Okay, so this is a problem I've been trying to figure out for quite some time. Mine is a 2D platformer game with a world made up of (usually) immobile tiles and mobile sprites, both of which use AABBs to represent their hitboxes. This game is NOT grid-based due to some complications with moving layers of tiles.
I can detect collisions and easily figure out the depth of the collision. I use the "shallowest axis method" to determine which way to resolve a collision between the sprite and the tile. If the sprite is deeper horizontally than vertically, the direction to resolve is either up or down. If the sprite is deeper vertically than horizontally, the direction to resolve is either left or right.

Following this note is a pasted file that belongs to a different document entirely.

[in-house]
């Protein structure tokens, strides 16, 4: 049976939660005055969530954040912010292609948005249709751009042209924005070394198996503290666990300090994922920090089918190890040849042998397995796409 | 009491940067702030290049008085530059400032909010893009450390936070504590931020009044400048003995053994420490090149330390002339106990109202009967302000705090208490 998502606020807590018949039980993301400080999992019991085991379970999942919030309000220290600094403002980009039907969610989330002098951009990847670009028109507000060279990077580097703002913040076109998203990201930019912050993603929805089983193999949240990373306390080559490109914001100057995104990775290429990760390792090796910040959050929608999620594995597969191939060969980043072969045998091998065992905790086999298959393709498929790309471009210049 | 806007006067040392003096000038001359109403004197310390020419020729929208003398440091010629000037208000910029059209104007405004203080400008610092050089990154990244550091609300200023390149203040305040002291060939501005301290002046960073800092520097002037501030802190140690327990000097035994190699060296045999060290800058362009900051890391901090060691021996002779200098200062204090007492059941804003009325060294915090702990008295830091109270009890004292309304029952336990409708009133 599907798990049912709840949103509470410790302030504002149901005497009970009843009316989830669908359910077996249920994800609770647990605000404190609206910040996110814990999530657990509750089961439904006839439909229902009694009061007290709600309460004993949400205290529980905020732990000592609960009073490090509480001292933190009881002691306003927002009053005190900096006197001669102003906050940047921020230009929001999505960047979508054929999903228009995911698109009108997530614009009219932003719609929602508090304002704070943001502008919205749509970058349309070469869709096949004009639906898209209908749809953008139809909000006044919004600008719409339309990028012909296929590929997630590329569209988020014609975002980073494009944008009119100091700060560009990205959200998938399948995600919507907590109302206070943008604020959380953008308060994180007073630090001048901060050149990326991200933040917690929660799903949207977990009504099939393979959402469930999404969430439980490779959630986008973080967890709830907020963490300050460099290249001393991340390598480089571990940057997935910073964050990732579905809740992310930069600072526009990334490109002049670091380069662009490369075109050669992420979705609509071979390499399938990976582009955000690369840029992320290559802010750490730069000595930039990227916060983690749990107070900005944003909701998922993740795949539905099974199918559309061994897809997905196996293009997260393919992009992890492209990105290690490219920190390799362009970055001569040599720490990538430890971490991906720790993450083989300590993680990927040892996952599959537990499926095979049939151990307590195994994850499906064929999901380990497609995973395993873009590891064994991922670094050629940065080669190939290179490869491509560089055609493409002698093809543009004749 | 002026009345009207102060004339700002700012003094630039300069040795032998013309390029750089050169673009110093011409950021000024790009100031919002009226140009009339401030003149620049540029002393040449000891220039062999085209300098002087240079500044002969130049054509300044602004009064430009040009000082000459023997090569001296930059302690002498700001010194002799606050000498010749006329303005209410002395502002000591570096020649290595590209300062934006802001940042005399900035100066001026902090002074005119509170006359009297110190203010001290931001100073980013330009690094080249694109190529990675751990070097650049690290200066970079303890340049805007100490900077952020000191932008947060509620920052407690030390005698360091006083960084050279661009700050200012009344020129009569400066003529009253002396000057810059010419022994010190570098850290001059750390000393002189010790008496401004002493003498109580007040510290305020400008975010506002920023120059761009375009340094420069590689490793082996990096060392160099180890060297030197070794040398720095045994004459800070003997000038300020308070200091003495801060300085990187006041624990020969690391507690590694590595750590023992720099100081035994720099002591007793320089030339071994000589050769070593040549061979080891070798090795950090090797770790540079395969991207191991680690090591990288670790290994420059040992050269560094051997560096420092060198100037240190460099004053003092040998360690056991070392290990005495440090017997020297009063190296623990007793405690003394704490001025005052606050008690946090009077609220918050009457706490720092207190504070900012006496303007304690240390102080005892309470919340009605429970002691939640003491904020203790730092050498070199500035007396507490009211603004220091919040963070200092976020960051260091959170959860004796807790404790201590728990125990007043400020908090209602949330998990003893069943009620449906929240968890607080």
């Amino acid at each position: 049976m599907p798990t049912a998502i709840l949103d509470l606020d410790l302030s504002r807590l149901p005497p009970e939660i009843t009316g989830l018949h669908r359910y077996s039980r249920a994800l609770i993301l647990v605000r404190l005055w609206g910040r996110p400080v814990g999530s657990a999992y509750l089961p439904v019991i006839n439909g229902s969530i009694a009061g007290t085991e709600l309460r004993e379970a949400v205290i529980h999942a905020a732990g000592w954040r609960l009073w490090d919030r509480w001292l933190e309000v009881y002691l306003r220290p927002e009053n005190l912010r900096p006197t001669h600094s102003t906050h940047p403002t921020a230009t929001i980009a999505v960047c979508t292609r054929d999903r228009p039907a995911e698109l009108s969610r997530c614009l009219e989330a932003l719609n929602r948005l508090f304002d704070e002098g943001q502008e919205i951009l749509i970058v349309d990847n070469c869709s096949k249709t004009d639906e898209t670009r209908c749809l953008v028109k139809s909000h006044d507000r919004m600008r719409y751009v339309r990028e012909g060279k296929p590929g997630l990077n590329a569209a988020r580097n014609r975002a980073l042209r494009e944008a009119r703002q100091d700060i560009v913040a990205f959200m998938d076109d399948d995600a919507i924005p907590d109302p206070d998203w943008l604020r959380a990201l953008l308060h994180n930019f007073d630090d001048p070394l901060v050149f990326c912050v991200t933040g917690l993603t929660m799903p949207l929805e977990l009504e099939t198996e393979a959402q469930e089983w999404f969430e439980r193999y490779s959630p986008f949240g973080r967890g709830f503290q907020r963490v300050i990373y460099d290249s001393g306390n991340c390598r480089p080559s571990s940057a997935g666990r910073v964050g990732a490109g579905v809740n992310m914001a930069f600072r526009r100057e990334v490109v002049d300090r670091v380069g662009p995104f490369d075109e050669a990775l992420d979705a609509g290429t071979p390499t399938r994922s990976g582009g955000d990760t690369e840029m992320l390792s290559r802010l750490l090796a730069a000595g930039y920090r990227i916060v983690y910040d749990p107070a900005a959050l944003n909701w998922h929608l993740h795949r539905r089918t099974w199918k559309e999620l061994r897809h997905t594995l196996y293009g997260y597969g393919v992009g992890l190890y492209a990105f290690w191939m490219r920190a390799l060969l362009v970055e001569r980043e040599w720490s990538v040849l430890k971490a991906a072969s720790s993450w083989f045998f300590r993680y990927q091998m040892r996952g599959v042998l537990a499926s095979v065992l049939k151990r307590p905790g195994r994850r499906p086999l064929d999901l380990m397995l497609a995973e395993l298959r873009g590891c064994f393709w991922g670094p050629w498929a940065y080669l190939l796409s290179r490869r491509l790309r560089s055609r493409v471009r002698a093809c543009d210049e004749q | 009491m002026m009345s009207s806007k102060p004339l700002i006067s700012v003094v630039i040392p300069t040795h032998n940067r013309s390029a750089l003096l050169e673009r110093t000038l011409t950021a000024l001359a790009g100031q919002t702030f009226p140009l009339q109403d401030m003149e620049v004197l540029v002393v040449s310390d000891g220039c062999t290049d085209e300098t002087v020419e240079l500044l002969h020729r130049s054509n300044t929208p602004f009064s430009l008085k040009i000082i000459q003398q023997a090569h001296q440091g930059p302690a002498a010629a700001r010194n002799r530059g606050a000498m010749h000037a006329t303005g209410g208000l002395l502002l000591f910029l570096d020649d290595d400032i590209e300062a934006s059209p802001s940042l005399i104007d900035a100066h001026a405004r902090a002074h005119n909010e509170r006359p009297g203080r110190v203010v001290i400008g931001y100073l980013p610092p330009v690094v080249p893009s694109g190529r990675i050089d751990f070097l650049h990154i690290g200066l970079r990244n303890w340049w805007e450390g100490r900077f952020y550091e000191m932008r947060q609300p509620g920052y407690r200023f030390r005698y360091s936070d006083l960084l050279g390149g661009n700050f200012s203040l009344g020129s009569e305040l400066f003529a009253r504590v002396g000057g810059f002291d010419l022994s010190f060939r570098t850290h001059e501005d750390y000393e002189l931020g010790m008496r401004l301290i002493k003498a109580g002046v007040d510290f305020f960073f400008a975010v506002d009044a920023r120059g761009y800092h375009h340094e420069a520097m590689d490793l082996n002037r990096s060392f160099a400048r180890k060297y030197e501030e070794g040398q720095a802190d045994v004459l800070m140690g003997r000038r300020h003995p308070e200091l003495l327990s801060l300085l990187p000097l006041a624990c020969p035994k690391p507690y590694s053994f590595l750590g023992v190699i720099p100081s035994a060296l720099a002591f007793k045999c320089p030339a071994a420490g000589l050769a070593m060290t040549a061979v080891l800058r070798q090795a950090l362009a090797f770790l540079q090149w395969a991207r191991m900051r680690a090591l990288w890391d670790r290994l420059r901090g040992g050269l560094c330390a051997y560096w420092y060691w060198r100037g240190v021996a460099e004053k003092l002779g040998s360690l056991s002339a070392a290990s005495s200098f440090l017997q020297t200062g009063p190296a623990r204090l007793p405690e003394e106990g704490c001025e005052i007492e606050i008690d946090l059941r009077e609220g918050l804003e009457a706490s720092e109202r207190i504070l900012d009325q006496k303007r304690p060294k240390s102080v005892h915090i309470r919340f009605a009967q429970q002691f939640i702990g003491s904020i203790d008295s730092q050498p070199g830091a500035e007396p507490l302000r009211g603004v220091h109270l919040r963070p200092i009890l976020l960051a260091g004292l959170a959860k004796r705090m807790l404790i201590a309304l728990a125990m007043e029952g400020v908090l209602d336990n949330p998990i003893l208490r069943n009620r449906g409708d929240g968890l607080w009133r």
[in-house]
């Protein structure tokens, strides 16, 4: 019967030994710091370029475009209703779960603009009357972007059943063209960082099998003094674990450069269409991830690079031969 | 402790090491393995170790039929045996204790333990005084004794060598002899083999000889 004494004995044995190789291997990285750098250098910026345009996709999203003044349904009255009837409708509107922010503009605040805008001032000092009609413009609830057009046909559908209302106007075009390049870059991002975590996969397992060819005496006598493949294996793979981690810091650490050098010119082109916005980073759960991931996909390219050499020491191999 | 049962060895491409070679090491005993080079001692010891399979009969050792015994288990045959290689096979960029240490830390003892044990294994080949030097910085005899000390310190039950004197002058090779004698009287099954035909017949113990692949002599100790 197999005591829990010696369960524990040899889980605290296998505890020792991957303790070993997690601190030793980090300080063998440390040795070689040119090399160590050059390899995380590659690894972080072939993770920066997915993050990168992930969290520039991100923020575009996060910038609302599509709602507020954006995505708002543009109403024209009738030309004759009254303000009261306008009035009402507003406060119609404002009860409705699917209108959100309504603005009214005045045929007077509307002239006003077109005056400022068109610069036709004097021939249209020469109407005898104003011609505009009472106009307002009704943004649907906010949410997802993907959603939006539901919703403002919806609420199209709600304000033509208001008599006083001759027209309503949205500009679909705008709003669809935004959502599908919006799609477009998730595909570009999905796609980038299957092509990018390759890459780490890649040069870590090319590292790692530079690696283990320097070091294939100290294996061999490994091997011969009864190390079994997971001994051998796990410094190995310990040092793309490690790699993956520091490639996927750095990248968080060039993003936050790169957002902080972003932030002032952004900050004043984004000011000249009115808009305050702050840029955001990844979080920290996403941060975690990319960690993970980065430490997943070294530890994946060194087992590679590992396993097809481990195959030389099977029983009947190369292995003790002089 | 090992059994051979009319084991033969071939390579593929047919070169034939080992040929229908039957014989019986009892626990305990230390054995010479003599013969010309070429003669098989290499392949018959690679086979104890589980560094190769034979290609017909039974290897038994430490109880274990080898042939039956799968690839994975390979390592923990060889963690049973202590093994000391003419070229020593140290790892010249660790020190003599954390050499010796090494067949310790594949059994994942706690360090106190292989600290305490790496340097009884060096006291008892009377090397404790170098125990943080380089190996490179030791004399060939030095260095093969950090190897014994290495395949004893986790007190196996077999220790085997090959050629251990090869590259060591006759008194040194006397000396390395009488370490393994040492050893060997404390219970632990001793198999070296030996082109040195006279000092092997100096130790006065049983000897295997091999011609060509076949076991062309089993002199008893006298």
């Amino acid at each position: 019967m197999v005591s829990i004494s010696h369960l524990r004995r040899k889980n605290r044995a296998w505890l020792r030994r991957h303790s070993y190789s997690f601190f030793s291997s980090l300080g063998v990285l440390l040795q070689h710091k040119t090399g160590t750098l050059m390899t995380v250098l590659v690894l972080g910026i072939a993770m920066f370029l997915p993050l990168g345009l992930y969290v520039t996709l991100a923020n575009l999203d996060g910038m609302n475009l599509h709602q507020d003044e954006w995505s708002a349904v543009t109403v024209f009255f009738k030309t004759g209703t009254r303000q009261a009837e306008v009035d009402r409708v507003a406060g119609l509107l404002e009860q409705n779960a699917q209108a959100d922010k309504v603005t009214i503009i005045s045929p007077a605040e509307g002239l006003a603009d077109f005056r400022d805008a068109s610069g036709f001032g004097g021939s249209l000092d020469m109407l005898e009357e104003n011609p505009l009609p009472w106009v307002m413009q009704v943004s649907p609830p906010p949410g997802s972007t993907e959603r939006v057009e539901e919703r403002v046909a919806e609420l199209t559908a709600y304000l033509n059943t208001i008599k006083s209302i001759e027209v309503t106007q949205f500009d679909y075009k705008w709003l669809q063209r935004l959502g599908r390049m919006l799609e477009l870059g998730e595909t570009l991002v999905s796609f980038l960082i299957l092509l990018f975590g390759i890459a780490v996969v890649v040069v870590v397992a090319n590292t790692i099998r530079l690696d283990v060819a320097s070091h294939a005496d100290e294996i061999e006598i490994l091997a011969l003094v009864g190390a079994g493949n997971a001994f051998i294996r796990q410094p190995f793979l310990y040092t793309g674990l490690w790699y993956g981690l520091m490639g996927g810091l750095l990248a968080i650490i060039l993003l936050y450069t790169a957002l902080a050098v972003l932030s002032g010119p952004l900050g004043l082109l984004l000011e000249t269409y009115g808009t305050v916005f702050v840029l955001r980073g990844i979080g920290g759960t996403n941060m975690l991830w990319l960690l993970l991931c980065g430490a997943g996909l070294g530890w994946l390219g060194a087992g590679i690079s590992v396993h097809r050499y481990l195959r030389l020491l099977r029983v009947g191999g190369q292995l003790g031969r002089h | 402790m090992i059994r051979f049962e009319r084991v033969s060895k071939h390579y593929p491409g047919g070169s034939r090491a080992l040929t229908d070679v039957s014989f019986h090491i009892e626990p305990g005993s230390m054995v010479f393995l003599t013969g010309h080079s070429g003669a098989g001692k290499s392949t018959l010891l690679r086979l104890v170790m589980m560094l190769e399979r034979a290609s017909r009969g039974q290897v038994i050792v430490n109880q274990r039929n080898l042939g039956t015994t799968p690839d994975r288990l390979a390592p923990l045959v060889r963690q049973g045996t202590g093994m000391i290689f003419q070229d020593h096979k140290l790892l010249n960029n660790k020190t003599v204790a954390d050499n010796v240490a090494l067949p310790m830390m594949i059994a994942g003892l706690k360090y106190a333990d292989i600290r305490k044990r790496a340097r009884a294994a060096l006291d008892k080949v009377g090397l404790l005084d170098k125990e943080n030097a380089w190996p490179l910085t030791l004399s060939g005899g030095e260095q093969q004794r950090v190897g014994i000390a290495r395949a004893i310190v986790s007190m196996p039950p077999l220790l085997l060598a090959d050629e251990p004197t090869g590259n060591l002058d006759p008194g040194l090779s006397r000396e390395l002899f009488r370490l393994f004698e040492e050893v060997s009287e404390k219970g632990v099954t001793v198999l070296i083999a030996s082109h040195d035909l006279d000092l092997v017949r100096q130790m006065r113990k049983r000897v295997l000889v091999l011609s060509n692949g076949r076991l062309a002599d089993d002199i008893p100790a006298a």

This is simple enough, and it works pretty well. That is, until you have a sprite colliding with more than one tile. As, by their nature, each collision has to be checked separately, different collisions may have different direction to resolve in. For example, if a sprite is trying to walk across a row of tiles, for one frame they will intersect the next tile such that the horizontal depth is shorter than the vertical depth. As the collision says "resolve left", it will be pushed back and will be stuck on the corner.
I've been mulling this problem over, on and off, for quite some time, and several solutions have come to me, but all have flaws. I could mark certain sides as unreachable, but without a grid-based engine, determining "unreachability" is remarkably complex, especially with moving layers of tiles always a possibility.
Another possible method would be to predict collisions before they happen and "work back" the movement to the point of the collision, I suppose, but I'm not sure how the math on that works.
I feel that I'm missing something incredibly obvious, especially since games from the 80s have already solved this problem.